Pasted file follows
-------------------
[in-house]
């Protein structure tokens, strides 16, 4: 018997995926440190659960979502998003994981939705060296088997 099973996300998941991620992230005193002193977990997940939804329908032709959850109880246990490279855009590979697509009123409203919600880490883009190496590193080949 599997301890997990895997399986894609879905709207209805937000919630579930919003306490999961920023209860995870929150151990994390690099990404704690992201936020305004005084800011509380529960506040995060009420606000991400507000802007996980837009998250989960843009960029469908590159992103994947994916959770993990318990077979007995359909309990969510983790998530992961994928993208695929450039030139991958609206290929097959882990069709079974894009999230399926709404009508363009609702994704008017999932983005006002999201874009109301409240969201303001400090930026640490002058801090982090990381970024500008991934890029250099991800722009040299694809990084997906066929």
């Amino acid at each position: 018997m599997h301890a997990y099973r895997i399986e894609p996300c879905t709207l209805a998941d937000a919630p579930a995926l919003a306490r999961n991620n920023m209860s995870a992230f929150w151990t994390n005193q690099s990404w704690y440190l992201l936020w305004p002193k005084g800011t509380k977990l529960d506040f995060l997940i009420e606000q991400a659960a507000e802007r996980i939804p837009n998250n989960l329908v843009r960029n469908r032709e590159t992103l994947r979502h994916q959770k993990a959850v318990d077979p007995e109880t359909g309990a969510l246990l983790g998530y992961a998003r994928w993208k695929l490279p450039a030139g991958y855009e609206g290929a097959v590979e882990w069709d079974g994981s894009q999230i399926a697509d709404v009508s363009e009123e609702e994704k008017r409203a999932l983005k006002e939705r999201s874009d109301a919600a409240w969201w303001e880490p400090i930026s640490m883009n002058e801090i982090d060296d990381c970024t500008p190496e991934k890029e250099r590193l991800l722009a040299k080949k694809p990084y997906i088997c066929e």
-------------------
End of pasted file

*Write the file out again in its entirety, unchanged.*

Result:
[in-house]
């Protein structure tokens, strides 16, 4: 018997995926440190659960979502998003994981939705060296088997 099973996300998941991620992230005193002193977990997940939804329908032709959850109880246990490279855009590979697509009123409203919600880490883009190496590193080949 599997301890997990895997399986894609879905709207209805937000919630579930919003306490999961920023209860995870929150151990994390690099990404704690992201936020305004005084800011509380529960506040995060009420606000991400507000802007996980837009998250989960843009960029469908590159992103994947994916959770993990318990077979007995359909309990969510983790998530992961994928993208695929450039030139991958609206290929097959882990069709079974894009999230399926709404009508363009609702994704008017999932983005006002999201874009109301409240969201303001400090930026640490002058801090982090990381970024500008991934890029250099991800722009040299694809990084997906066929």
């Amino acid at each position: 018997m599997h301890a997990y099973r895997i399986e894609p996300c879905t709207l209805a998941d937000a919630p579930a995926l919003a306490r999961n991620n920023m209860s995870a992230f929150w151990t994390n005193q690099s990404w704690y440190l992201l936020w305004p002193k005084g800011t509380k977990l529960d506040f995060l997940i009420e606000q991400a659960a507000e802007r996980i939804p837009n998250n989960l329908v843009r960029n469908r032709e590159t992103l994947r979502h994916q959770k993990a959850v318990d077979p007995e109880t359909g309990a969510l246990l983790g998530y992961a998003r994928w993208k695929l490279p450039a030139g991958y855009e609206g290929a097959v590979e882990w069709d079974g994981s894009q999230i399926a697509d709404v009508s363009e009123e609702e994704k008017r409203a999932l983005k006002e939705r999201s874009d109301a919600a409240w969201w303001e880490p400090i930026s640490m883009n002058e801090i982090d060296d990381c970024t500008p190496e991934k890029e250099r590193l991800l722009a040299k080949k694809p990084y997906i088997c066929e």